NEW YORK • Actress Rosie Perez took the stand in the rape trial of Harvey Weinstein last Friday to bolster the account of fellow actress and friend Annabella Sciorra, who said she was raped by the former Hollywood producer in the 1990s.
Perez, whose film credits include Spike Lee's Do The Right Thing (1989), said Sciorra shared details of the alleged assault, including that Weinstein had pinned her arms above her head as he raped her.
Sciorra, who appeared in The Sopranos (1999 to 2007), testified last Thursday that he violently raped her over 25 years ago. While that allegation is too old to support a separate rape charge against him, prosecutors hope it will show he is a repeat sexual predator - the charge that could put him in prison for life.
Weinstein, 67, has pleaded not guilty to sexually assaulting two other women, Mimi Haleyi and Jessica Mann. Since 2017, over 80 women, including famous actresses, have accused him of sexual misconduct.
The accusations fuelled the #MeToo movement, in which women have accused powerful men in business, entertainment, media and politics of sexual misconduct.
Weinstein has denied any non-consensual sex. His lawyers said e-mails from the accusers would show they maintained warm relations with him after the alleged attacks.
Perez, testifying for the prosecution, said she called Sciorra one night to invite her to go out, but Sciorra answered in a "strange whisper of a voice". She asked Sciorra what was wrong and Sciorra answered: "I think something bad happened. I think I was raped."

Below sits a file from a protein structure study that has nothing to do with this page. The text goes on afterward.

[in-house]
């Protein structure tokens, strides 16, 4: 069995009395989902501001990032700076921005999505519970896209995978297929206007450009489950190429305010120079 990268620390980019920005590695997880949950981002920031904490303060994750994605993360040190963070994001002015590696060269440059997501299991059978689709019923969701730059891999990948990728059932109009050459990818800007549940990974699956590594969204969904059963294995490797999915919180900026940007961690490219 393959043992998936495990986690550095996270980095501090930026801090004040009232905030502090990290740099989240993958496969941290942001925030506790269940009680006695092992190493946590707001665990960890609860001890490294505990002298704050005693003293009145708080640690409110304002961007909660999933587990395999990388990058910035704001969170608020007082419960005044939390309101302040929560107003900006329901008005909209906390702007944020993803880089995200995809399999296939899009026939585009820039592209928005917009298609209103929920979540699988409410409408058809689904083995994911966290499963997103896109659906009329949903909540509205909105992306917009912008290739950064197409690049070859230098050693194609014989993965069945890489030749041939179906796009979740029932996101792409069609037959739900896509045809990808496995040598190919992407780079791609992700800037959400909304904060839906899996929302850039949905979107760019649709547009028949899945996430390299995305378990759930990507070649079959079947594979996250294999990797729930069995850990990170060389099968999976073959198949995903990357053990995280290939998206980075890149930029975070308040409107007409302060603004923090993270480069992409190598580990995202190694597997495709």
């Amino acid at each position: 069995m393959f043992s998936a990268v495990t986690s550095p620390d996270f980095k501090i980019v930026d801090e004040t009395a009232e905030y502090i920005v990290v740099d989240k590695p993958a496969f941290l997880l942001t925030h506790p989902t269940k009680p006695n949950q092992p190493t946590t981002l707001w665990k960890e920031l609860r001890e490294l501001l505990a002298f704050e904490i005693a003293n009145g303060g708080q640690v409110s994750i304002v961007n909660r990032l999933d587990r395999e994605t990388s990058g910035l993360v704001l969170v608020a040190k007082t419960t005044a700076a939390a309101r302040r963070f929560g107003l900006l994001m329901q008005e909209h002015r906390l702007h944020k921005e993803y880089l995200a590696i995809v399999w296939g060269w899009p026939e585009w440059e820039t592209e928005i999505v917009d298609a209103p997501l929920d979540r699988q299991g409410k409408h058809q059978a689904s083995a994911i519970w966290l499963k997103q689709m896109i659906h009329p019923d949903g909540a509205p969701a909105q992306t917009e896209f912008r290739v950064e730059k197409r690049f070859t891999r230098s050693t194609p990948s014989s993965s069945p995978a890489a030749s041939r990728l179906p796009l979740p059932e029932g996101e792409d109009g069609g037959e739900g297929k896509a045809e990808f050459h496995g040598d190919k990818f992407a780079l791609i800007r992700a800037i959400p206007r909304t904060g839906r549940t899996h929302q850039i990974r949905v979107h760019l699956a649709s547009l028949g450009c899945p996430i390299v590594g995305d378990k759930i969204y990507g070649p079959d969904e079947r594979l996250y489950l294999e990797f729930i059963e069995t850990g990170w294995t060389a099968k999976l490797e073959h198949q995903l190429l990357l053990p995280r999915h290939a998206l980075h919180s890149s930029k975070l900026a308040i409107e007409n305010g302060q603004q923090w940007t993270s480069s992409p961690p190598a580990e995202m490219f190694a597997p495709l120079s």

Perez testified that when she asked Sciorra who had raped her, Sciorra said: "I can't, I can't."
Months later, Perez said, she heard rumours that Weinstein was stalking Sciorra in London and concluded he was the rapist. Perez said she called Sciorra, who confirmed her suspicion. Perez urged Sciorra to go to the police, but she refused, saying: "He'd destroy me."
Weinstein lawyer Damon Cheronis cross-examined Perez, asking her whether she went to check on her friend after the conversation. Perez said she had not.
"I was in a panic. I didn't know what to do."
Earlier on Thursday, forensic psychiatrist Barbara Ziv testified as an expert on why some sexual assault victims do not report attacks or avoid their abusers. She said most victims of rapes and sexual assaults know the attackers, do not fight back during the attacks and many maintain relationships with the attackers.
"They're hoping this was just an aberration," said Ms Ziv. Her testimony could help prosecutors show jurors why some women who have accused Weinstein of sexual misconduct might have stayed in contact with him after it occurred.